Royal Chitwan National Park (RCNP) has long been one of the country's treasures of natural wonders. The park is situated in south central Nepal, covering 932 sq. km. in the subtropical lowlands of the inner Terai. The area comprising the Tikauli forest - from Rapti River to the foothills of the Mahabharat (place) extends over an area of 175 sq. km. The area was gazetted as the country's first national park in 1973. Recognizing its unique ecosystems of international significance, UNESCO declared RCNP a World Heritage Site in 1984.

Changunarayan Temple:
This impressive double roofed Changu Narayan Temple is said to be the most ancient Vishnu temple in the Kathmandu Valley. The original temple was built around the 4th century. The present pagoda-style temple was rebuilt in 1702 after it was destroyed by fire. It is located in a beautiful peaceful location, 4km north of Bhaktapur, on a hill top in the east side of the Valley. The temple is UNESCO listed World Heritage site.

Bhaktapur Durbar square:
Kathmandu's Durbar Square was built primarily in the 16th and 17th centuries. It contains a royal palace (a 'durbar') and many temples built in the traditional Newar, pagoda style. The golden gate, entrance to the Durbar Square is a delight to the eyes, for an architectural beauty like this is hard to discover. But what lies inside will change your definition of beauty... the beauty of this UNESCO listed World heritage site surpasses words!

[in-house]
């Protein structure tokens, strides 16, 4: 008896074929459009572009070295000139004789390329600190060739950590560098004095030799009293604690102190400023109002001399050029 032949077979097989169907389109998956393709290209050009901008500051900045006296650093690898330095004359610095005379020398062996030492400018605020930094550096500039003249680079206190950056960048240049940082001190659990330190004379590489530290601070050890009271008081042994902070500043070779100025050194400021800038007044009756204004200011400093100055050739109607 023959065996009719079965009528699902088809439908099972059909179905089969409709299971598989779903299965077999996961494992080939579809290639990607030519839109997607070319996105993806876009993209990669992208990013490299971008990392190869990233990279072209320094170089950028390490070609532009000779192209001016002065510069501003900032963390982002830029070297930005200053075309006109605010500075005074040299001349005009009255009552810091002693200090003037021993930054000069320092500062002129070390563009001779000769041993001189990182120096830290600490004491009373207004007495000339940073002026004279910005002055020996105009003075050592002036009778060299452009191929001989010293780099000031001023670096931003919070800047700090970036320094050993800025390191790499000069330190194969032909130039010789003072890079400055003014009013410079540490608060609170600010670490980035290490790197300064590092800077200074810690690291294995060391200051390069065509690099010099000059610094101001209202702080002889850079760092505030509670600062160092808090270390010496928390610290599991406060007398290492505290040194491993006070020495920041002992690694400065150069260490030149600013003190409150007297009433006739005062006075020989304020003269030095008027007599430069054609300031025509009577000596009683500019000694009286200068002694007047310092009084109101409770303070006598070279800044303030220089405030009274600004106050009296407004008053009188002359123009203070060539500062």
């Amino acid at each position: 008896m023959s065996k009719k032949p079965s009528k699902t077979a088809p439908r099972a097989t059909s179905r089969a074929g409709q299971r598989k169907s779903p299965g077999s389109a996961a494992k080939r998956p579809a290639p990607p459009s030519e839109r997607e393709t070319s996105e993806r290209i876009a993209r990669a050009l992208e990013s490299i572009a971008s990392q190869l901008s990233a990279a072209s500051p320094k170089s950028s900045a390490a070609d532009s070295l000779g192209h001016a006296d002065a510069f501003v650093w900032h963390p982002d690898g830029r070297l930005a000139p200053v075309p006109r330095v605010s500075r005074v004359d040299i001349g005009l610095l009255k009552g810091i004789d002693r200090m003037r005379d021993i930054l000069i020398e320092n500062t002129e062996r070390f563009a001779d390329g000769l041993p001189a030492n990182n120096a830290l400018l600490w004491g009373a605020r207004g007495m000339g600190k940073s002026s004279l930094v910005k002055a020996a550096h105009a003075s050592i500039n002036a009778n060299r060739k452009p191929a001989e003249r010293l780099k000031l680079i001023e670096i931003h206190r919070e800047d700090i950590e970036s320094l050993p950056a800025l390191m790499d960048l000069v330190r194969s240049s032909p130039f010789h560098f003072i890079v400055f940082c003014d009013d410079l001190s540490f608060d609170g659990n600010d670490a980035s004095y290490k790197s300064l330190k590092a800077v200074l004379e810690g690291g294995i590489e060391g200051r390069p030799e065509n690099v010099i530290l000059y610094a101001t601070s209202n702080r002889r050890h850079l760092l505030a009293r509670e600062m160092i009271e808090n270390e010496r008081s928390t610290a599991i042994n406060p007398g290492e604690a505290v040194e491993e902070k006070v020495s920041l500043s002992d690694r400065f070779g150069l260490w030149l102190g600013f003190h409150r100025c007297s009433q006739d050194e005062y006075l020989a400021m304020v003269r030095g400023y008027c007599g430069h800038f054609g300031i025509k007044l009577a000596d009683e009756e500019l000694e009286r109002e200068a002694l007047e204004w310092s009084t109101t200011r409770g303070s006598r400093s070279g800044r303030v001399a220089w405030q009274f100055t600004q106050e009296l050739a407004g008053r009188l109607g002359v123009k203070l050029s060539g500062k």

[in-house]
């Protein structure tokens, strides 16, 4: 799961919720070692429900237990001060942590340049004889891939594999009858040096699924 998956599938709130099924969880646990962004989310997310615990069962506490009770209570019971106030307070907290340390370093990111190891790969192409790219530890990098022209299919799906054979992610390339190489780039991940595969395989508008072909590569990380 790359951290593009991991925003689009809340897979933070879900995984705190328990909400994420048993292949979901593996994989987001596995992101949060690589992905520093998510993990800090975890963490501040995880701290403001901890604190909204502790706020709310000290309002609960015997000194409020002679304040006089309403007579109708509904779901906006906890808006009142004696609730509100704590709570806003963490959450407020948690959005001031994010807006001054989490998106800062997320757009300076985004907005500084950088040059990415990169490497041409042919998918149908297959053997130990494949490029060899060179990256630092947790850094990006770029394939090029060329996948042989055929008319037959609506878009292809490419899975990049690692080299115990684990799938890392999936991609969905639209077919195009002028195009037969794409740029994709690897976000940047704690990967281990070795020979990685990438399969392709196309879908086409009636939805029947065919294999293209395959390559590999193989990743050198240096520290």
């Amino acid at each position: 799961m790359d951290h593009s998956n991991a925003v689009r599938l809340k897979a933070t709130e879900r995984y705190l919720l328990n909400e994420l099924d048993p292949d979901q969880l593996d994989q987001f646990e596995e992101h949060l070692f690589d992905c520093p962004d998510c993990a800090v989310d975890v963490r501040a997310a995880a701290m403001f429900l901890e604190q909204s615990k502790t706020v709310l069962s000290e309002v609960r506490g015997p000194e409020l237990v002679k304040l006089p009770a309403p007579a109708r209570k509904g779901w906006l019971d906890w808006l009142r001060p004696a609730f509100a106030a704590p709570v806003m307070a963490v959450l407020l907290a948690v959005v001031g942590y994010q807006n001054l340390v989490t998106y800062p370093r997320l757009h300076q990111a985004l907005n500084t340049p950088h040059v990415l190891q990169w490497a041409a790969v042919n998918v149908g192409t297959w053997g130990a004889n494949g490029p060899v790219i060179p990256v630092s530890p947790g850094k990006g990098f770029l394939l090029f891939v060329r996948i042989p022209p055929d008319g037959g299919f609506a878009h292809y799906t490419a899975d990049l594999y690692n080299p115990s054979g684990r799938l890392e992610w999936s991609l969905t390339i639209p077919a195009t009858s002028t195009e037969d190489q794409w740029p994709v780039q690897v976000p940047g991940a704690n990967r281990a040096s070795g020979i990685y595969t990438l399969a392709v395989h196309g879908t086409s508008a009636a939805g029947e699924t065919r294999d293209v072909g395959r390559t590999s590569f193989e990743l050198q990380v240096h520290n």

Kathmandu Durbar Square:
Listed as one of the eight Cultural World Heritage site by UNESCO, Kathmandu Durbar Square is a cluster of ancient temples, palaces, courtyards and streets that date back to the 12th and 18th centuries. The square is known to be the social, religious and urban focal point of the Capital City.

Golden Gate:
The strikingly beautiful Golden Gate is Nepal's pride. The gate is embellished with precious stones and is of great religious and historical importance. The door is royal in built and structure and surmounted by the figure of Kali and Garuda. It is believed that the golden gate is two heavenly nymphs. The architecture and unsurpassable beauty of the gate enamors the tourists.

Buddhist/Hindu/Jain Site/ Architectural Site


Bodhnath Stupa:
Bodhnath Stupa is a bastion of Tibetan culture in the heart of the Kathmandu valley. Energized by the arrival of thousands of Tibetans after the 1959 Chinese invasion, the temple has become one of the most important centers of Tibetan Buddhism. Bodhnath is the largest stupa in Nepal and was probably built in the 14th century after the Mughal invasions. From the air it looks like a giant Mandala, or diagram of the Buddhist cosmos.

Known as the monkey temple, Syambhunath has remained substantially unchanged since the 14th century. An appreciation of the stupa is best gained by proceeding around it in a clockwise direction. As people walk round while praying, wheels fixed to the balustrade are set in motion.

Hanuman Dhoka:
Hanuman Dhoka is the former Royal Palace of the Malla kings and sequentially of the Shah dynasty. Several complexes, taking up about five acres, are connected together. Outside the palace is a stone inscription stationed by the late King Pratap Malla. The inscription has matter written on it in 15 different languages. It is said that if someone reads the inscription, then milk would gush out from the middle of it. Hanuman's statue, dressed in a red cloak, placed outside the darbar, is an object of devotion.